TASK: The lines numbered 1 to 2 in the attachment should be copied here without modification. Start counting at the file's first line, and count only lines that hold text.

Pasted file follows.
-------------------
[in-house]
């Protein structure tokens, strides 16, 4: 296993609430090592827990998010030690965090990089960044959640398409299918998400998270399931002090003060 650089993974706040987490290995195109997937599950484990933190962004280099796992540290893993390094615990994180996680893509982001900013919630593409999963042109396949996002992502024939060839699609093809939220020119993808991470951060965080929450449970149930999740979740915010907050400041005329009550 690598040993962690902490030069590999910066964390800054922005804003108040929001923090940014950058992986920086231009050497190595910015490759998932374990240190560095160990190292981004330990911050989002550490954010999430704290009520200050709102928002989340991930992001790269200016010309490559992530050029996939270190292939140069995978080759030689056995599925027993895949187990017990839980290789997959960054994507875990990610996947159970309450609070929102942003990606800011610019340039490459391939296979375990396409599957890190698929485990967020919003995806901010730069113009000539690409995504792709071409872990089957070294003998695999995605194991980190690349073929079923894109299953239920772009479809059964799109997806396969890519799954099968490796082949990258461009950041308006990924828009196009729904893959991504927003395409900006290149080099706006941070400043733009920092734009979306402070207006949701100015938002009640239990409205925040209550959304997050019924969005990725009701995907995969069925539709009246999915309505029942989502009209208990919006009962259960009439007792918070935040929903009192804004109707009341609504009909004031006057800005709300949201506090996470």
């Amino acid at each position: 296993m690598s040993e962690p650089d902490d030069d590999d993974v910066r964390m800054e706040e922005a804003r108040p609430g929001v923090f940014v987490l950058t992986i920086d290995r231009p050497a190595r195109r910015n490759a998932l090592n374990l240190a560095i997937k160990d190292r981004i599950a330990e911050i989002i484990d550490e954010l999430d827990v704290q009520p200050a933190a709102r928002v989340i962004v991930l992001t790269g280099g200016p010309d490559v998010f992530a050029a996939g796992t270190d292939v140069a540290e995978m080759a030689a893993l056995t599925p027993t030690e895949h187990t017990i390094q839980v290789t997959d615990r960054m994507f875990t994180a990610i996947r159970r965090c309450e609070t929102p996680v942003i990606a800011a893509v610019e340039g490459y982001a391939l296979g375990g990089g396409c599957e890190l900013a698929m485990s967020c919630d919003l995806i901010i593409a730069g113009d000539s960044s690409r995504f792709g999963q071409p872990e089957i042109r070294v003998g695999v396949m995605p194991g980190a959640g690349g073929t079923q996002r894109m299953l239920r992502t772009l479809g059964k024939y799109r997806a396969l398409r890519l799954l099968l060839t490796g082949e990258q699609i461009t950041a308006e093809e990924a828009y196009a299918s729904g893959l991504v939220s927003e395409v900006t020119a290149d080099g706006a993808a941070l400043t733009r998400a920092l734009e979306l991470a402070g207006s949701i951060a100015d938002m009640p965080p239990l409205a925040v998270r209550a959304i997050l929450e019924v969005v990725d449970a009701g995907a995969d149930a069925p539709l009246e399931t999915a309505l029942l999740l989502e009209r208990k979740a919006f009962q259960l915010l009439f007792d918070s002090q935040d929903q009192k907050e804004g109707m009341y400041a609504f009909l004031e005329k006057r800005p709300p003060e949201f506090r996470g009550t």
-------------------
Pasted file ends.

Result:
[in-house]
């Protein structure tokens, strides 16, 4: 296993609430090592827990998010030690965090990089960044959640398409299918998400998270399931002090003060 650089993974706040987490290995195109997937599950484990933190962004280099796992540290893993390094615990994180996680893509982001900013919630593409999963042109396949996002992502024939060839699609093809939220020119993808991470951060965080929450449970149930999740979740915010907050400041005329009550 690598040993962690902490030069590999910066964390800054922005804003108040929001923090940014950058992986920086231009050497190595910015490759998932374990240190560095160990190292981004330990911050989002550490954010999430704290009520200050709102928002989340991930992001790269200016010309490559992530050029996939270190292939140069995978080759030689056995599925027993895949187990017990839980290789997959960054994507875990990610996947159970309450609070929102942003990606800011610019340039490459391939296979375990396409599957890190698929485990967020919003995806901010730069113009000539690409995504792709071409872990089957070294003998695999995605194991980190690349073929079923894109299953239920772009479809059964799109997806396969890519799954099968490796082949990258461009950041308006990924828009196009729904893959991504927003395409900006290149080099706006941070400043733009920092734009979306402070207006949701100015938002009640239990409205925040209550959304997050019924969005990725009701995907995969069925539709009246999915309505029942989502009209208990919006009962259960009439007792918070935040929903009192804004109707009341609504009909004031006057800005709300949201506090996470």